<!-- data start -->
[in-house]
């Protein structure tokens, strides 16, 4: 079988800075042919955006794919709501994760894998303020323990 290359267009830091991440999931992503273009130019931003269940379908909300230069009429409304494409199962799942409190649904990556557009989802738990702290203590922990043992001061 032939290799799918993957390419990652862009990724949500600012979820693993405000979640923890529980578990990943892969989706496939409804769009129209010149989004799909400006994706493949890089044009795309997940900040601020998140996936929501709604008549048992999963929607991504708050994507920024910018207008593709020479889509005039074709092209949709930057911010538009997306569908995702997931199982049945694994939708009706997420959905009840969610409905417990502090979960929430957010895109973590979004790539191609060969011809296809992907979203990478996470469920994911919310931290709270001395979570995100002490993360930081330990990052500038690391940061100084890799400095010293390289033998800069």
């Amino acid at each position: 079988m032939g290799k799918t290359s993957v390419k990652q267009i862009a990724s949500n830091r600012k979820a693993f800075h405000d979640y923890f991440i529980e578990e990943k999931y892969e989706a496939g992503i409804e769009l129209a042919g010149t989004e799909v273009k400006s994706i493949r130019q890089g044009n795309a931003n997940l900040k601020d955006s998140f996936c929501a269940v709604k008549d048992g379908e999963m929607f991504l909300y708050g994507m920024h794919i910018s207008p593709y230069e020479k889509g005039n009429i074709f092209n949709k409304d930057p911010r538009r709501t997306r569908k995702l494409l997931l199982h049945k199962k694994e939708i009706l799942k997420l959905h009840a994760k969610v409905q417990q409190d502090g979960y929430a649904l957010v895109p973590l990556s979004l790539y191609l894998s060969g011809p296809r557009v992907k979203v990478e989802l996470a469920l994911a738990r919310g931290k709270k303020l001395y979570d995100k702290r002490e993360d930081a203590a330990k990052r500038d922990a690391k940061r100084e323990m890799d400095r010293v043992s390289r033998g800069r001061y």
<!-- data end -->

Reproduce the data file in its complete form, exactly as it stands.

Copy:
[in-house]
């Protein structure tokens, strides 16, 4: 079988800075042919955006794919709501994760894998303020323990 290359267009830091991440999931992503273009130019931003269940379908909300230069009429409304494409199962799942409190649904990556557009989802738990702290203590922990043992001061 032939290799799918993957390419990652862009990724949500600012979820693993405000979640923890529980578990990943892969989706496939409804769009129209010149989004799909400006994706493949890089044009795309997940900040601020998140996936929501709604008549048992999963929607991504708050994507920024910018207008593709020479889509005039074709092209949709930057911010538009997306569908995702997931199982049945694994939708009706997420959905009840969610409905417990502090979960929430957010895109973590979004790539191609060969011809296809992907979203990478996470469920994911919310931290709270001395979570995100002490993360930081330990990052500038690391940061100084890799400095010293390289033998800069």
């Amino acid at each position: 079988m032939g290799k799918t290359s993957v390419k990652q267009i862009a990724s949500n830091r600012k979820a693993f800075h405000d979640y923890f991440i529980e578990e990943k999931y892969e989706a496939g992503i409804e769009l129209a042919g010149t989004e799909v273009k400006s994706i493949r130019q890089g044009n795309a931003n997940l900040k601020d955006s998140f996936c929501a269940v709604k008549d048992g379908e999963m929607f991504l909300y708050g994507m920024h794919i910018s207008p593709y230069e020479k889509g005039n009429i074709f092209n949709k409304d930057p911010r538009r709501t997306r569908k995702l494409l997931l199982h049945k199962k694994e939708i009706l799942k997420l959905h009840a994760k969610v409905q417990q409190d502090g979960y929430a649904l957010v895109p973590l990556s979004l790539y191609l894998s060969g011809p296809r557009v992907k979203v990478e989802l996470a469920l994911a738990r919310g931290k709270k303020l001395y979570d995100k702290r002490e993360d930081a203590a330990k990052r500038d922990a690391k940061r100084e323990m890799d400095r010293v043992s390289r033998g800069r001061y």